Excel as a DIY web service

PowerPivotPro's Core'n'Thin


Over on powerpivotpro.com Rob has published several articles on handling PowerPivot under SharePoint.  One such article talked about a hub’n’spoke approach to PowerPivot deployment ( or Core and Thin workbooks as his team describes the approach). Lots of good advice (and the promise of lots of goodies to follow to help manage the whole SharePoint-side deployment).

But hey, what if you don’t have the readies (or interest, or permission) to splash out on a top-of-the-range SharePoint farm, is this Core and Thin approach to workbook development beyond your means?  No, it’s not, Excel as a web service is possible for all; not as powerful or sophisticated as with Excel Services et al. but doable in a ‘good enough’ sort of way.

But first, why would need a hub’n’spoke core/thin approach?

  • You might wish to use the power of PowerPivot but widespread deployment of Excel 2010 might not yet be feasible but you would like to share the results of your models with those without the newer technology.
  • Your model requires the power of a high-memory 64bit platform but those consuming the results only have access to 32bit platforms.
  • The model needs access to detail level data that you would wish to remain private but still need to share the model results with others.
  • You wish to adopt a more modular approach to model development, for example, supplying utility tables such as Time Dimensions or latest Price Lists as a service.
  • You wish to provide web service access to other non-Excel or non-Windows applications or to a web application.

So how is this done?

Through the magic of my microETL add-in of course! (With a little help from JSDB JavaScript scripts.).

Download microETL from http://www.gobansaor.com/microetl

Extract the zip file to a folder (make sure folder pathname has no spaces i.e. c:\testthis\ is OK but c:\test this\ is not). Open the WebService.xlsm (or WebService97-2003.xls if you’re not running Excel 2010 and/or don’t have the PowerPivot Add-in installed). Find the WebServiceControl sheet and click the Start Server button.

The workbook exposes a single endpoint “”  and two services “service=Sales” and “service=LookupTables” (or just “service=LookupTables” if using the non-2010 workbook). The webservice returns a HTML table which is the ideal format for those accessing the service via Excel’s WebQuery (available since Excel 97). But of course with a modification to the JSDB server script (../javascript/WebService.js) many other output formats could be provided:

Is this the fastest web service provider in the world? Ah, no.

Will this “scale” as my model’s popularity takes over the world? No, it won’t.

Can I expose this web service to the public internet? No, but I guess you could front-end it with a an internet-grade reverse-proxy.

Is it secure?

The script as it stands will only allow access from the same machine (see line server.hosts=[“localhost”]), so yes. As you allow others to access it, then perhaps a simple token passing mechanism could be used to restrict access, combined with a VPN (such as Hamachi) or an HTTPS enabled reverse-proxy, such as Pound, to hide data on the wire. But for many, a combination of being behind the firewall and “security through obscurity” would be more than enough security.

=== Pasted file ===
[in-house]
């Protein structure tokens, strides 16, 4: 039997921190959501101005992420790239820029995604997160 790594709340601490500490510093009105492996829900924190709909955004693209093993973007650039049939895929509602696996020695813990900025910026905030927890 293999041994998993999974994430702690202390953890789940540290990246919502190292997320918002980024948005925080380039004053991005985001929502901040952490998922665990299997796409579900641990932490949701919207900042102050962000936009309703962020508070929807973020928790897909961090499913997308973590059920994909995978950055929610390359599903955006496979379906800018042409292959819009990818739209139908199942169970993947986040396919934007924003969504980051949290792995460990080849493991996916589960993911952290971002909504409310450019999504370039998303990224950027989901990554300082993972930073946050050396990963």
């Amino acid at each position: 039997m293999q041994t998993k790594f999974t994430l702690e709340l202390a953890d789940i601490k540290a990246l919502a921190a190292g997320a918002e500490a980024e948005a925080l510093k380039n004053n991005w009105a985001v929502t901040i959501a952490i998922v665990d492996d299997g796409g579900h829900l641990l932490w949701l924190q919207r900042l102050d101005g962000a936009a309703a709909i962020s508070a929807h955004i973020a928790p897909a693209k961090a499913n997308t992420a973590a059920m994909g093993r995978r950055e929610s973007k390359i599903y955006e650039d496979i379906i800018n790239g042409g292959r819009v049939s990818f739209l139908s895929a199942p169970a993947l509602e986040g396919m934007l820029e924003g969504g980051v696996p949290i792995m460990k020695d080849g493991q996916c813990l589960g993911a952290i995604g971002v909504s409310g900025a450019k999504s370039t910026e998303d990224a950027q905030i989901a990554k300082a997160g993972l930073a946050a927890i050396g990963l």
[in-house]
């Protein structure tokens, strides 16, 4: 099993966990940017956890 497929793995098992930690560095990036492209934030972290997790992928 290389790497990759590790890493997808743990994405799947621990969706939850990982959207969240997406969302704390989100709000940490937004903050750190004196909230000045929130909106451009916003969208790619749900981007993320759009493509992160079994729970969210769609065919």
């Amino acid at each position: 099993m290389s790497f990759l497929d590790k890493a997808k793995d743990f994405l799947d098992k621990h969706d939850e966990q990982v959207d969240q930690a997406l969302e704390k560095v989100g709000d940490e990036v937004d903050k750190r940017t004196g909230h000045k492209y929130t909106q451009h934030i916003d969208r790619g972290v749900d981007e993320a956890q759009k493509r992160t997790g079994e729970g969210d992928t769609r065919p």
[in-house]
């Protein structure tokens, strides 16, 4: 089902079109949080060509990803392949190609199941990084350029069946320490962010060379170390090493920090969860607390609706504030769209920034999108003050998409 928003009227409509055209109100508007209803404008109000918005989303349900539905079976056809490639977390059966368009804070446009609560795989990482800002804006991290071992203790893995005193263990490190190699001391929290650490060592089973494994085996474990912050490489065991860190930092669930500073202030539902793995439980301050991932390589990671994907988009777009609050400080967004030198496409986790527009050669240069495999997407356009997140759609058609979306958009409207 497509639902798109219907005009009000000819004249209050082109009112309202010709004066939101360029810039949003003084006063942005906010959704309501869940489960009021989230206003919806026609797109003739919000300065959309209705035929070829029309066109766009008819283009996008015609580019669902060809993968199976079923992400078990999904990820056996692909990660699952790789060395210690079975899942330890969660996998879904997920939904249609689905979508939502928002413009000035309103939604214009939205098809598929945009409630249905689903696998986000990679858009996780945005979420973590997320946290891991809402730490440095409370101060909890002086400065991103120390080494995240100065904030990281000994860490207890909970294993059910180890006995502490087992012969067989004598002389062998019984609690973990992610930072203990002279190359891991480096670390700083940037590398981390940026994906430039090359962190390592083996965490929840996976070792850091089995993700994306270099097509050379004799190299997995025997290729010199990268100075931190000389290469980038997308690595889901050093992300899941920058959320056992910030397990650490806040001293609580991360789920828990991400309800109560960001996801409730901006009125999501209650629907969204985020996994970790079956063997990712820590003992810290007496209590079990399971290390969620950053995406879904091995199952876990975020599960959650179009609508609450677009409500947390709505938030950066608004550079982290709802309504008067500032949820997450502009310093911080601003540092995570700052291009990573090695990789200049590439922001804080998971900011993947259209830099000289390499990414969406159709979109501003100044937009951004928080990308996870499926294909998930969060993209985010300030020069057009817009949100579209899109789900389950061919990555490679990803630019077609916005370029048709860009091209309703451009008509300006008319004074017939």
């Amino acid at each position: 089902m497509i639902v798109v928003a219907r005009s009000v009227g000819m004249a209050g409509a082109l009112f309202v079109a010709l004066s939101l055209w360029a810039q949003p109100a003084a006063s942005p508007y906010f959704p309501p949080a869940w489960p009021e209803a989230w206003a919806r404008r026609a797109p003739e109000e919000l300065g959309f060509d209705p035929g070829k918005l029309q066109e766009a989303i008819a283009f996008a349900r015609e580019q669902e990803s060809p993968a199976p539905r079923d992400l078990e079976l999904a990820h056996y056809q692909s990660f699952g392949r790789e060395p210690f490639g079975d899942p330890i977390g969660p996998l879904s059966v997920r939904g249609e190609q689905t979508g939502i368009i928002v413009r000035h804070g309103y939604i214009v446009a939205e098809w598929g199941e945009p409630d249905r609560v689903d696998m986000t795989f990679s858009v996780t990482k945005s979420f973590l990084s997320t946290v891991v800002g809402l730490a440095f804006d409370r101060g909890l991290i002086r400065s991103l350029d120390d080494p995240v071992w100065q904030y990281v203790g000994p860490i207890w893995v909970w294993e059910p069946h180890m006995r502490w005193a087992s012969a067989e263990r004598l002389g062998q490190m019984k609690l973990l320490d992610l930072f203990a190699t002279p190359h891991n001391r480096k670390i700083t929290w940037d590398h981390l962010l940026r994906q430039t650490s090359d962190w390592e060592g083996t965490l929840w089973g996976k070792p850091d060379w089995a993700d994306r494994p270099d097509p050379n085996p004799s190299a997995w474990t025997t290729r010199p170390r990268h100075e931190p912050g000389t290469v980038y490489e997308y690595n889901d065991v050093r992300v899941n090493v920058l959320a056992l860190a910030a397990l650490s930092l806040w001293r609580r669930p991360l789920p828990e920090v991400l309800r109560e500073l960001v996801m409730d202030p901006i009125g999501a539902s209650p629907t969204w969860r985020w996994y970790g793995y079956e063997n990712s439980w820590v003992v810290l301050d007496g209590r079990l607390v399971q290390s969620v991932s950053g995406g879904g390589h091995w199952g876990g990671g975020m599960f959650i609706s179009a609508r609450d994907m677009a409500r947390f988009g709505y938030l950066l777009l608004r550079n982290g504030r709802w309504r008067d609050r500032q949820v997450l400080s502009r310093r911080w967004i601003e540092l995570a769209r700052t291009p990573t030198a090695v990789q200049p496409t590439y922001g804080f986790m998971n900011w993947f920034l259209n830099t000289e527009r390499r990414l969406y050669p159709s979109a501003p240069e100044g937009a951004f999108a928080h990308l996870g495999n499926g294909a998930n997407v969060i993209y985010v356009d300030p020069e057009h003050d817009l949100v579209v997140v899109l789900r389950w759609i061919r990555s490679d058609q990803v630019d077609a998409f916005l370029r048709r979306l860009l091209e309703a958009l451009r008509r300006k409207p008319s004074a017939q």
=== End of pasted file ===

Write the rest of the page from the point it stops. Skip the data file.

Try these to access the PowerPivot driven Sales Service …

… and this to see what happens when TypeOfBike doesn’t exist…

Try these for the simple table driven service Lookup …

… and again when Lookup not valid …


When you start the server, a Windows Console Window aka “DOS Box” will open and once the server starts your firewall will likely ask you to un-block JSDB.exe. You may safely do so as the server as configured will only accept connections from the same machine.

When you stop the service (via the Stop Server button or by sending it the DOS Box will remain, so will need to be closed manually.

To manually kill the server, go to the Command Console and hit return. If you kill it using ^C or similar the COM hooks within Excel will likely remain, which could cause Excel to keep running even when you exit all your spreadsheets. If this happens, use Task Manager to kill the rogue Excel process.

If you wish to continue using Excel on the same machine as the server, maybe to try out Excel’s WebQuery functionality, open a new Excel process first. The server will time out if it finds that the process hosting the WebService workbook to be locked (which happens it you attempt to modify any spreadsheet running under the same Excel process).

If port 8080 is in use, server will add 1 until it finds a free port i.e. 8081 then 8082 etc.

UPDATE: 12th Feb 2011

See the next post for an other example of Excel as a Web Service but this time using microETL’s inbuilt Python functionality:


UPDATE: Spet 2011

See this  post for an other example of Excel as a Web Service but this time using HAMMER’s  inbuilt IronPython functionality to expose a PowerPivot model:





9 responses to “Excel as a DIY web service

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  4. Tom,

    Could you offer a multi-week course breaking down how this works.

    I would be your first student!!


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